Economic relations with the United States – A pillar of German employment

Times Square, New York City © cgc76/Flickr (CC BY-NC ND 2.0)

The United States is a central political and economic partner for Germany. Many German jobs depend on German businesses selling to the United States and on U.S. companies investing in Germany. As a country based on democracy and the rule of law, the United States embodies stability and accountability.

The United States is not only an important political partner for Germany; economic relations are also of great importance. In 2015, the United States overtook France as the number one destination for German merchandise exports (Statistisches Bundesamt). German and U.S. companies are also among the largest investors in each other’s markets. Overall, relations with the United States are thus an important pillar of employment and prosperity in Germany.

Facts and figures

  • In 2015 the value of German merchandise exports to the United States was €113.7 billion, or 9.5 percent of the total (Statistisches Bundesamt);
  • With regard to merchandise imports, the United States was Germany's fourth most important trading partner in 2015 after China, the Netherlands and France. Germany imported goods worth €60.2 billion from the United States (Statistisches Bundesamt);
  • The United States is the top destination for German foreign direct investment (FDI). About 28 percent of German outward FDI stock is in the United States (2014, Bundesbank);
  • In 2014, there were 4,725 German companies with direct and indirect investments in the United States (Bundesbank);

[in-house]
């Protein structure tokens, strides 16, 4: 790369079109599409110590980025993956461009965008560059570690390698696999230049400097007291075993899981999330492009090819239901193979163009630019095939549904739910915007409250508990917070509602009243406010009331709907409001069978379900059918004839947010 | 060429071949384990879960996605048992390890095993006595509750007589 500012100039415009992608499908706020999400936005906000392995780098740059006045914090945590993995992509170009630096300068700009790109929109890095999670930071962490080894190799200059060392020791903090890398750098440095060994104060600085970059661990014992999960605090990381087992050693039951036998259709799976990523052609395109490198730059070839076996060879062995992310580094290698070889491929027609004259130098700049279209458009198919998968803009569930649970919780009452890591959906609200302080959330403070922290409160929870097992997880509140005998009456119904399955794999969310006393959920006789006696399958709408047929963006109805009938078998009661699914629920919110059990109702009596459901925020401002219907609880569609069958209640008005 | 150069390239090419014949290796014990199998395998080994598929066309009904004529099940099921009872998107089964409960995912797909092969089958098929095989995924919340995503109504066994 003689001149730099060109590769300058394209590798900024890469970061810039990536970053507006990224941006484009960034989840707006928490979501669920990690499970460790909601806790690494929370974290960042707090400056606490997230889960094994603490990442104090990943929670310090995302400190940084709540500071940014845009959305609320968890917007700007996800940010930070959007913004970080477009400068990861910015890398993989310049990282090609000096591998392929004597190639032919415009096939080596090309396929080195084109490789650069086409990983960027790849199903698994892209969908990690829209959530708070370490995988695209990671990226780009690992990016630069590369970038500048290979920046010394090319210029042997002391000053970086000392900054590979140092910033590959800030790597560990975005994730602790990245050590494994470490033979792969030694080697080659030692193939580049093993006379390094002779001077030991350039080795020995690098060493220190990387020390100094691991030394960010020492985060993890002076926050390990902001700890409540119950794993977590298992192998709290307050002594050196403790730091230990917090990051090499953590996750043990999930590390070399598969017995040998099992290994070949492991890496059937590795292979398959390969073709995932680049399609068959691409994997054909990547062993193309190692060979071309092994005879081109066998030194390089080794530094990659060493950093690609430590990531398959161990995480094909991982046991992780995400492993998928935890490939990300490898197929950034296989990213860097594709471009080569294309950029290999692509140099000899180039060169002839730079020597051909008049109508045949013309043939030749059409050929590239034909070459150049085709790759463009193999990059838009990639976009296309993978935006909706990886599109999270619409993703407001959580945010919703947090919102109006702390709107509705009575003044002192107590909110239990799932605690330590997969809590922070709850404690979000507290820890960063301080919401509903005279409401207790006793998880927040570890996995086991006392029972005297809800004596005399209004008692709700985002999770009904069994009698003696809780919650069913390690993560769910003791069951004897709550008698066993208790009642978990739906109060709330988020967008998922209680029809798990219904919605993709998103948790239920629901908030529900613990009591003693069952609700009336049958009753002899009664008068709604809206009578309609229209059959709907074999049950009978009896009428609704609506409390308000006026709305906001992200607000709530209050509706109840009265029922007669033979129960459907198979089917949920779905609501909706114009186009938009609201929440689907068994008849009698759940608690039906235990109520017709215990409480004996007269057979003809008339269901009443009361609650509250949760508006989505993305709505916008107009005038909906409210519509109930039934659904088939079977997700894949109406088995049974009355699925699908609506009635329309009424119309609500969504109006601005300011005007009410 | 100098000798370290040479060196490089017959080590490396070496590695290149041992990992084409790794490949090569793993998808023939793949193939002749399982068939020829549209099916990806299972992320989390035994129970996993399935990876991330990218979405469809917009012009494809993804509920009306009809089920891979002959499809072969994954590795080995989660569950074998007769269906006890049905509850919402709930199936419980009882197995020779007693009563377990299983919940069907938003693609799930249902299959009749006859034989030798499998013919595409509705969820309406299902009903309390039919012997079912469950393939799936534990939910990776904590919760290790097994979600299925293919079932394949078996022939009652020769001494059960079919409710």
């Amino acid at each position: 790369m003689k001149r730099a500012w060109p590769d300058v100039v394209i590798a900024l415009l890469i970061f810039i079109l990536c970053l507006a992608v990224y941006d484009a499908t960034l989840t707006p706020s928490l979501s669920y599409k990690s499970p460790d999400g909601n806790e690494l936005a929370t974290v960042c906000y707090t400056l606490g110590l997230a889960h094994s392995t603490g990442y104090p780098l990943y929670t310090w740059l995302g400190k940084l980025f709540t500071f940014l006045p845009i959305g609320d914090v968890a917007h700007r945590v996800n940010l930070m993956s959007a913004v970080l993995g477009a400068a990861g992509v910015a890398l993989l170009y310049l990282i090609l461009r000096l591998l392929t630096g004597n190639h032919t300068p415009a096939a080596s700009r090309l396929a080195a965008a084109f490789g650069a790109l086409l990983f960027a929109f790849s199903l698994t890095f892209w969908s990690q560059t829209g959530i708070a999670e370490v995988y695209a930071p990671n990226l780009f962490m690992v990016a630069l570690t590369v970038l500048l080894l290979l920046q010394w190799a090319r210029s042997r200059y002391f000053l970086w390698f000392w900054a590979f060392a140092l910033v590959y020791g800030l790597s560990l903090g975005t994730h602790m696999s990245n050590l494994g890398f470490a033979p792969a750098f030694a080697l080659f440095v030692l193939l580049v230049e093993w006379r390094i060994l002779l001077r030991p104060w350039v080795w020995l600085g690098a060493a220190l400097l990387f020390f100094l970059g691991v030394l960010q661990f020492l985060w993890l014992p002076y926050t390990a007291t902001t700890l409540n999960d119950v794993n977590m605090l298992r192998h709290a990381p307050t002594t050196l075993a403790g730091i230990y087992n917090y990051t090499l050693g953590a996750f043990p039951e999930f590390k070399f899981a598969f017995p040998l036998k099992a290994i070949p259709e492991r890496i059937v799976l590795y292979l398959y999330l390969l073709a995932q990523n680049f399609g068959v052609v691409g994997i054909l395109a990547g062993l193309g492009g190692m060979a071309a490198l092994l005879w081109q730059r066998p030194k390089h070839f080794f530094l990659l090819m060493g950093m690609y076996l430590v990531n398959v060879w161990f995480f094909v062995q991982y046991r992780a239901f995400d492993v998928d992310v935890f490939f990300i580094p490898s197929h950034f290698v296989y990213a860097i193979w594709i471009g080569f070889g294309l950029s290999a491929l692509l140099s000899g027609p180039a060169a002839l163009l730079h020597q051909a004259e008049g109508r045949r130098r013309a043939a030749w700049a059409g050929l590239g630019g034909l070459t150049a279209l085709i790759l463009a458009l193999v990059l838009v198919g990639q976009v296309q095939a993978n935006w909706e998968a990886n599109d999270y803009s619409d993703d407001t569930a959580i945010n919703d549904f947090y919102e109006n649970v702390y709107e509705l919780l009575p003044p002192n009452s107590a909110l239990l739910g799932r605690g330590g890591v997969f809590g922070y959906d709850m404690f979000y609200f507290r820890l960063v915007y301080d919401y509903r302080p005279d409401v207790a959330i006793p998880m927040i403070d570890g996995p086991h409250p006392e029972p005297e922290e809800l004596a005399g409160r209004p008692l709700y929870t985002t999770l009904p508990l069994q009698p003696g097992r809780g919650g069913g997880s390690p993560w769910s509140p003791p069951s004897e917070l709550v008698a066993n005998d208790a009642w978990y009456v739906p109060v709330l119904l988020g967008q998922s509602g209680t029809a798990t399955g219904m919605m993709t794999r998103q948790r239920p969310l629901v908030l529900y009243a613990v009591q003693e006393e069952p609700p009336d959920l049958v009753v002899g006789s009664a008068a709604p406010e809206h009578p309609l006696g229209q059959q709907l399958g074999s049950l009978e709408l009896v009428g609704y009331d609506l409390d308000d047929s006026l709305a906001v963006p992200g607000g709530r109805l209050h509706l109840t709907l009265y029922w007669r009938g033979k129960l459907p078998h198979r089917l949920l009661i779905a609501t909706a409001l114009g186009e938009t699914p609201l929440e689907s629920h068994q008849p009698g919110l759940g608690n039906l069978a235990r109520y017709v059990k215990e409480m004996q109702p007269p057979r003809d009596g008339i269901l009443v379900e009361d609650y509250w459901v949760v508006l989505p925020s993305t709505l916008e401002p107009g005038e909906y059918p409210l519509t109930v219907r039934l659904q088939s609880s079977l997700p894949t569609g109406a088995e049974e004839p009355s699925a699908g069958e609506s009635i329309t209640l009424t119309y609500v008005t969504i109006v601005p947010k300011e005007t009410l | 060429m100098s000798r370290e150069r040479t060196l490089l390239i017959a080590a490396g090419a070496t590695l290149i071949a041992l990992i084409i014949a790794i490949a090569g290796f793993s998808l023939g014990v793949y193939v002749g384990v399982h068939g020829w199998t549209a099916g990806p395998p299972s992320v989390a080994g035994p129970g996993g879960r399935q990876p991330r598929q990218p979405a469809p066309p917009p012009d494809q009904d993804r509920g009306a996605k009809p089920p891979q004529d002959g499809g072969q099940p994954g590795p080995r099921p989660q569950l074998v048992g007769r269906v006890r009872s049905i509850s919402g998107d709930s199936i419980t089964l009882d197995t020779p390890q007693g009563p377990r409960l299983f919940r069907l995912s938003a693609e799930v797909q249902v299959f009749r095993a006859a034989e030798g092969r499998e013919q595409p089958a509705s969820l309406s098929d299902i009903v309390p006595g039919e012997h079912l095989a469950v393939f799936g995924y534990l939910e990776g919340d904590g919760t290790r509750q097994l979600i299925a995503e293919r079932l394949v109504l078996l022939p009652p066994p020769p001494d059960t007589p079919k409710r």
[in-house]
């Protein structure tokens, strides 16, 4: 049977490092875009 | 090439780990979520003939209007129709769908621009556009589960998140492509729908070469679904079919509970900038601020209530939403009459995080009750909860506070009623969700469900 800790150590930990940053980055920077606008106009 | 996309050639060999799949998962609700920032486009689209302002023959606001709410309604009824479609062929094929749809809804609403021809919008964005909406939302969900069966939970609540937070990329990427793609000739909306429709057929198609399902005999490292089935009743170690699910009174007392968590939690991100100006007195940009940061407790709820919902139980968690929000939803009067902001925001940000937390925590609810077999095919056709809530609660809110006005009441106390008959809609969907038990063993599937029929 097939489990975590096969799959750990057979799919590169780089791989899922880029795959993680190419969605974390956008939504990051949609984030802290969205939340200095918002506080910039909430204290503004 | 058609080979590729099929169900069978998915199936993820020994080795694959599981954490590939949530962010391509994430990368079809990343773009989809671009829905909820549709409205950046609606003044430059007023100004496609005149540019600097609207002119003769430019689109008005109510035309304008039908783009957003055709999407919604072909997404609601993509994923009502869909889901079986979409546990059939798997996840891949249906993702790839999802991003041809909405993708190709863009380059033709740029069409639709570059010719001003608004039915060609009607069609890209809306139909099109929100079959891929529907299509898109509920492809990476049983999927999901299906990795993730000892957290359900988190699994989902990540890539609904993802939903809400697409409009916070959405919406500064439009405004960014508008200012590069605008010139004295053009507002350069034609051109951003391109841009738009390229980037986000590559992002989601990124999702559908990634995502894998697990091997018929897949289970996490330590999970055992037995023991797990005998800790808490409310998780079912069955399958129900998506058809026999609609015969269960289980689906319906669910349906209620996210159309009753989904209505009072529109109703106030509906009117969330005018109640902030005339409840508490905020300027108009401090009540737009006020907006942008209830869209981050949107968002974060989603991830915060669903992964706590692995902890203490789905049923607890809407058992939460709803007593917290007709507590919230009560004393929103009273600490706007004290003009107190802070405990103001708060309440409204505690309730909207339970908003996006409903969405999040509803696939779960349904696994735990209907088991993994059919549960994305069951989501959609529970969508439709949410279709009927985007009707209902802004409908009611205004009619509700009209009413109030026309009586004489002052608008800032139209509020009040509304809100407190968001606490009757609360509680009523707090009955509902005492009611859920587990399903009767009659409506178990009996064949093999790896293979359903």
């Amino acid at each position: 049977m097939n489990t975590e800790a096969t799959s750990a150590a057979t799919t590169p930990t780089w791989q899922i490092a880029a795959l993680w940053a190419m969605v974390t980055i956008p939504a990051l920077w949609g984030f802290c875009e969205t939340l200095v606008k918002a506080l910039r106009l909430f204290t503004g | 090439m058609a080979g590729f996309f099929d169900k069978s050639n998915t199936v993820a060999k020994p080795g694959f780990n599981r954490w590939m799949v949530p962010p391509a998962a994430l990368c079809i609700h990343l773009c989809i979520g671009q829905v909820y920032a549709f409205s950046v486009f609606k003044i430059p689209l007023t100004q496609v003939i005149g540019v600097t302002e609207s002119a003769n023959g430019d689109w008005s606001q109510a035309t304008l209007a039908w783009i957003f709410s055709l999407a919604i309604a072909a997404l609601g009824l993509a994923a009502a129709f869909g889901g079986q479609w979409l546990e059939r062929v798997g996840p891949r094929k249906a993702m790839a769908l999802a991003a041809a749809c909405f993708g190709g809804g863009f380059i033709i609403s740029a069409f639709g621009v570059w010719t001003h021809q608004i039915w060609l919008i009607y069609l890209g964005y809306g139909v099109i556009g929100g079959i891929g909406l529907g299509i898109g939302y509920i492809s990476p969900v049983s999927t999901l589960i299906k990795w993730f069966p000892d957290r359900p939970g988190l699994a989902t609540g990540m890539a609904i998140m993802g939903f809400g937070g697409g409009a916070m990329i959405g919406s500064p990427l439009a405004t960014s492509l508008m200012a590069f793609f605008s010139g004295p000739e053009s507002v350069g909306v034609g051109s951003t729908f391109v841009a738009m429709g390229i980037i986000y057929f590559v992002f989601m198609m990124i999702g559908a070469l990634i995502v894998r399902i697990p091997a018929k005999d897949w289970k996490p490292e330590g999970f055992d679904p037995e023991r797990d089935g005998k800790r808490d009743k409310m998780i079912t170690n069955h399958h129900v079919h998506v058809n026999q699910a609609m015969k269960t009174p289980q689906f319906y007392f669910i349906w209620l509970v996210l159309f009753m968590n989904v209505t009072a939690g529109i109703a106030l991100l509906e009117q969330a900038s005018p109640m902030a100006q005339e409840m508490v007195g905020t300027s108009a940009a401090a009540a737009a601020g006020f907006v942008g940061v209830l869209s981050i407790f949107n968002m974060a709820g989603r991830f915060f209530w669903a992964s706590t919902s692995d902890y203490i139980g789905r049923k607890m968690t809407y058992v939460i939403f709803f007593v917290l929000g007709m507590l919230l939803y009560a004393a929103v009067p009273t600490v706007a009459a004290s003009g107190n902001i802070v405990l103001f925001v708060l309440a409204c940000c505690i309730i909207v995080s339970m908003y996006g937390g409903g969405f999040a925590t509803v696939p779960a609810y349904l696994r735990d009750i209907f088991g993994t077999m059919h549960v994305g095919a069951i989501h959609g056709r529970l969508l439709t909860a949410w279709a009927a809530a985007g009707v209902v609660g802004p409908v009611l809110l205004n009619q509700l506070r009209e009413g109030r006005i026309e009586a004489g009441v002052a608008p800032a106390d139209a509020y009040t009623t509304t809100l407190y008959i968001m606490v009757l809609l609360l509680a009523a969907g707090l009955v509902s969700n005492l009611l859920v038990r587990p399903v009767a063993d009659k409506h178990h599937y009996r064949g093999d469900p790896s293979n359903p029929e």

• Between them, in 2015 the European Union and United States together generated 45.5 percent of global GDP and accounted for 61.2 percent of the global outward FDI stock (UNCTAD, provisional GDP figures).

Both sides benefit from close economic relations: U.S. companies have a strong presence in the German market as well: in 2015 Germany was the sixth-largest market for U.S. merchandise exports. Innovative U.S. products are very popular with German consumers. Investments by U.S. companies like Ford, General Electric, McDonald’s, and Hewlett Packard also secure jobs in Germany.

BDI is closely following the developments in transatlantic economic relations. The Representative of German Industry and Trade (RGIT) in Washington supports our work on the ground.

United States and EU: Important actors in the global economy

Joint shares of the United States and the EU in percent *GDP in U.S. dollars, current prices and current exchange rates **excluding intra-EU trade

Source: OECD; UNCTAD; WTO (accessed 14.10.2015).